Originally Posted by Curtis in MA View Post
I was reviewing my insurance policy and notice a $20,000 agreed value.
I don't think the car is worth this. What would you estimate it at?

The car is a 1930 standard coupe without a rumble seat. Stock except for alternator, oil filter and turn signals. One fender and rear spares. Drives well. Have done a few 100+ mile trips.
Been in the family for 60+ years so no plans to ever sell it!
Quote:
Originally Posted by Curtis in MA View Post
Difference between 20 and 15 is $42/year


Maybe so but then again let me share something that may change that intent for you.


So with a little background here, I am an approved repair facility for several collector car insurance companies, and from what I have witnessed in the past, -what you are about to do is going to potentially create quite a bit of stress for you should you have a claim. Most insurance companies now consider a claim that is 80% or greater a total loss. That means at the present stated value, a $16,001.00 estimate of repair now moves the vehicle to salvage state. Due to regulations and contracts with salvage companies, it is rare that the owner gets to "buy back" their vehicle from the insurance company because the salvage companies are under contract where they must take all of the vehicles. Therefore these Salvage Companies want collector vehicles because their ROI is greater than a totaled 2006 Ford Taurus for example.


So suppose your new policy goes to $10k. That means that at an $8k estimated repair (80%), your vehicle is no longer economically feasible to repair in their eyes and is now considered salvage. As a shop owner, I can tell you straight-up that $8k does not go far when repairing damage.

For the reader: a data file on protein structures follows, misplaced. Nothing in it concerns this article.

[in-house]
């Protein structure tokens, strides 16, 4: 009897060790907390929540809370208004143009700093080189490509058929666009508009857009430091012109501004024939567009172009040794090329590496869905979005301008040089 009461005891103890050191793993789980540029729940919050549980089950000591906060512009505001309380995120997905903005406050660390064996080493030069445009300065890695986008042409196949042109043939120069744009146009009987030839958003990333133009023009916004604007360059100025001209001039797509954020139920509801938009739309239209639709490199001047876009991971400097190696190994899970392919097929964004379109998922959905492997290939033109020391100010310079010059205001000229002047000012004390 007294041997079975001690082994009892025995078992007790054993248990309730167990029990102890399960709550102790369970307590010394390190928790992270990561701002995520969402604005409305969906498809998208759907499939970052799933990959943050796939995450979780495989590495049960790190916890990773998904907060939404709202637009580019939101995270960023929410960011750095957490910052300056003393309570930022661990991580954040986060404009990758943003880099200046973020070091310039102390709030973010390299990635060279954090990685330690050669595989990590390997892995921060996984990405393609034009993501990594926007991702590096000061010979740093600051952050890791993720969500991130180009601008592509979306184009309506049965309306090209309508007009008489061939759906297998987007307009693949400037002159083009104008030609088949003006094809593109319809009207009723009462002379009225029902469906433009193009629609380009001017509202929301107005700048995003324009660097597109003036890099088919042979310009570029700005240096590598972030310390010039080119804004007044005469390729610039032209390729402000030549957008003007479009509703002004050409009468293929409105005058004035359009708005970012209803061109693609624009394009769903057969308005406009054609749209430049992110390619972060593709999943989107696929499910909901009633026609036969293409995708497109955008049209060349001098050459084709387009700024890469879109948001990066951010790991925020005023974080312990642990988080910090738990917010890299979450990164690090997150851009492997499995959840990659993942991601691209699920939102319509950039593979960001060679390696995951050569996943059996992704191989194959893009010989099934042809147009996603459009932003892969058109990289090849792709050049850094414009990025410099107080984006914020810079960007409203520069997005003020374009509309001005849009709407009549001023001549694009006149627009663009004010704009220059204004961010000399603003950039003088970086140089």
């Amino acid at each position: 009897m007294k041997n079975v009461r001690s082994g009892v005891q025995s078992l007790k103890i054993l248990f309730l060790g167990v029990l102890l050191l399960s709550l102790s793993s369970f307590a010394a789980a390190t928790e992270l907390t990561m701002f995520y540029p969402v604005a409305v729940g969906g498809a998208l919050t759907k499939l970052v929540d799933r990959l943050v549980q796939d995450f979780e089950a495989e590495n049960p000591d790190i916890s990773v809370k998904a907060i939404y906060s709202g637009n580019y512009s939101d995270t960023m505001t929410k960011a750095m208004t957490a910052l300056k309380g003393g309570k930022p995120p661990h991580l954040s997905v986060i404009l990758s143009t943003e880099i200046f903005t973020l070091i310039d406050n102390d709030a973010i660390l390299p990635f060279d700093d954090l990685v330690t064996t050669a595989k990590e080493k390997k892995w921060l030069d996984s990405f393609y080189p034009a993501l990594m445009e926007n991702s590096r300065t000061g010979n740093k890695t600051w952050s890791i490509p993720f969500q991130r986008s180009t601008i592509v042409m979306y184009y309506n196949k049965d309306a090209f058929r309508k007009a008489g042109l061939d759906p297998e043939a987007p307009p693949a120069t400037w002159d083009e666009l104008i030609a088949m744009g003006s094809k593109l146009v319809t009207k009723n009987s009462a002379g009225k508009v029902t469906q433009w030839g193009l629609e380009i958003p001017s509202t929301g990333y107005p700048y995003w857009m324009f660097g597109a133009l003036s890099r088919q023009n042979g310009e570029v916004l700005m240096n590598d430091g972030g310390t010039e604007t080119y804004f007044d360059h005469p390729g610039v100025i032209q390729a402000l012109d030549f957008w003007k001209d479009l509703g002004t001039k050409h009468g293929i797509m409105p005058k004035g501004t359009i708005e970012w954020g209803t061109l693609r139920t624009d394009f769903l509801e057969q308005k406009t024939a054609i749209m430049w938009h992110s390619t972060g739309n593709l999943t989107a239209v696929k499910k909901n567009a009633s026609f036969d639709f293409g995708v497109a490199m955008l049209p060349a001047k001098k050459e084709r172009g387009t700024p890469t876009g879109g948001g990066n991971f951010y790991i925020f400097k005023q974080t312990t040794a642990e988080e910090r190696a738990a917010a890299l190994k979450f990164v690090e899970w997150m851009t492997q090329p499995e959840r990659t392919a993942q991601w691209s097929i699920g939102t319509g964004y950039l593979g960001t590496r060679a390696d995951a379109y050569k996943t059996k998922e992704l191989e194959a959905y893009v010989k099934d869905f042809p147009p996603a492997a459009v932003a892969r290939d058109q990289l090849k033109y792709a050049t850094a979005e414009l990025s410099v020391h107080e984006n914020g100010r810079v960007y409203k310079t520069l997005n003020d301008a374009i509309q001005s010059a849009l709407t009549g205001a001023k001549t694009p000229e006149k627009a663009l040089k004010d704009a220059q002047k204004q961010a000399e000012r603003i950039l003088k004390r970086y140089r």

Another thing that I have noticed is most adjusters have no clue as to collector vehicle repair as most are independent adjusters working on a flat-rate per claim and have no real collector car experience. So what they will do is write an estimate that seems believable to the customer and the insurance company, and if there are any supplimentals, then that is handled separately with additional pay for them. I have a 1958 Buick Roadmaster in here right now where the adjuster estimated the repair at a little over $3,800 at the insured's home. State Farm issued a check to the owner for the estimated amount however fortunately the owner had not deposited the check into his bank yet. In the interim, the owner contacted me and then the car was shipped to me from over 100 miles away because I was the closest repair facility that dealt with collector cars. My estimate is over $9k because the quarter panel is buckled, there is hidden damages, and there is a lot of stainless steel trim and chromed pot metal damage. If the owner had deposited the insurance check, that would have likely settled the claim as far as the insurance company is concerned and the owner could have been out over $5k.


Two things play into this; first, the Adjuster was likely doing the best he knew how to do under the circumstances he was put in however most are unfamiliar with collector cars in general, and more specifically stainless repair and bumper plating costs. In this particular case, the adjuster just substituted a plastic bumper cover instead of plating costs, and left stainless trim replacement costs blank. This brings up the second side of this in that insurance companies know that some people like to pocket the money on claims instead of actually repairing the item, -and as such they generally write the estimate lower with an understanding that if the owner can submit receipts & invoices for the replacement/repair of the damaged pieces, then they will gladly pay the difference. So in this particular claim, all I must do is submit invoices for the bumper to be replated (over $2k), all of the trim repair & straightening (likely another $2k) and other britework repairs. In addition, the paint on this vehicle is not that old but it was a poorly done BC/CC job. Since the Qtr and the Deck Lid have suspect substrates, I told the adjuster that he would need to get a release from the customer to me unless I stripped all the paint and started over. So by the time I added the frame repair time, bumper bracket straightening, and all of the other items, we were around $9k. He was not upset between the two estimate differences, and he authorized me to proceed. The owner has an agreed policy that is over double of what the estimate was, so we are moving ahead, and the customer will be receiving a much better job than had he tried to do the repairs himself. I am not advocating that folks should only use collector car shops however I am saying that things are not in your favor if you choose to make the repairs yourself without someone who understands both sides.